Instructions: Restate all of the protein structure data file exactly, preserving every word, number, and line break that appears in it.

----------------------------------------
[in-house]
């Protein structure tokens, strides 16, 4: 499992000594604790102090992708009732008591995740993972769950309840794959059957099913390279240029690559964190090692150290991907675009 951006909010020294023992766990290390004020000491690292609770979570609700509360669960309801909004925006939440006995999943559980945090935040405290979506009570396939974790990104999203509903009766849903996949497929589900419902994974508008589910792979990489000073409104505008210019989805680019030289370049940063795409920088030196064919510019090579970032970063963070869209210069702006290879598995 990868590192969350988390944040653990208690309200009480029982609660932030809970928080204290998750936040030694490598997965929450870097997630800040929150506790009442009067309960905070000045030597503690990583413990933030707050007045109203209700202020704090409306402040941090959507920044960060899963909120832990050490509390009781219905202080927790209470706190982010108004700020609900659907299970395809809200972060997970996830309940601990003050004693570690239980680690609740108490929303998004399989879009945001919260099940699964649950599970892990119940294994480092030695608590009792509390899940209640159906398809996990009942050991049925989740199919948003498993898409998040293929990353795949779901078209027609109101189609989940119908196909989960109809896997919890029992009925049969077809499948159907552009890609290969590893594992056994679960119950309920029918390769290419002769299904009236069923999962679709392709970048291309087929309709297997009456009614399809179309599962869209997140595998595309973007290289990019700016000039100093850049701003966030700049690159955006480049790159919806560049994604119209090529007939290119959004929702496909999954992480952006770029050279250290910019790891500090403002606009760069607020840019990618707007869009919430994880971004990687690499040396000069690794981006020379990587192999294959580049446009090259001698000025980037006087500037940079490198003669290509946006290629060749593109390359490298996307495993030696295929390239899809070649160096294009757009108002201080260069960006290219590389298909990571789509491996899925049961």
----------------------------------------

[in-house]
């Protein structure tokens, strides 16, 4: 499992000594604790102090992708009732008591995740993972769950309840794959059957099913390279240029690559964190090692150290991907675009 951006909010020294023992766990290390004020000491690292609770979570609700509360669960309801909004925006939440006995999943559980945090935040405290979506009570396939974790990104999203509903009766849903996949497929589900419902994974508008589910792979990489000073409104505008210019989805680019030289370049940063795409920088030196064919510019090579970032970063963070869209210069702006290879598995 990868590192969350988390944040653990208690309200009480029982609660932030809970928080204290998750936040030694490598997965929450870097997630800040929150506790009442009067309960905070000045030597503690990583413990933030707050007045109203209700202020704090409306402040941090959507920044960060899963909120832990050490509390009781219905202080927790209470706190982010108004700020609900659907299970395809809200972060997970996830309940601990003050004693570690239980680690609740108490929303998004399989879009945001919260099940699964649950599970892990119940294994480092030695608590009792509390899940209640159906398809996990009942050991049925989740199919948003498993898409998040293929990353795949779901078209027609109101189609989940119908196909989960109809896997919890029992009925049969077809499948159907552009890609290969590893594992056994679960119950309920029918390769290419002769299904009236069923999962679709392709970048291309087929309709297997009456009614399809179309599962869209997140595998595309973007290289990019700016000039100093850049701003966030700049690159955006480049790159919806560049994604119209090529007939290119959004929702496909999954992480952006770029050279250290910019790891500090403002606009760069607020840019990618707007869009919430994880971004990687690499040396000069690794981006020379990587192999294959580049446009090259001698000025980037006087500037940079490198003669290509946006290629060749593109390359490298996307495993030696295929390239899809070649160096294009757009108002201080260069960006290219590389298909990571789509491996899925049961």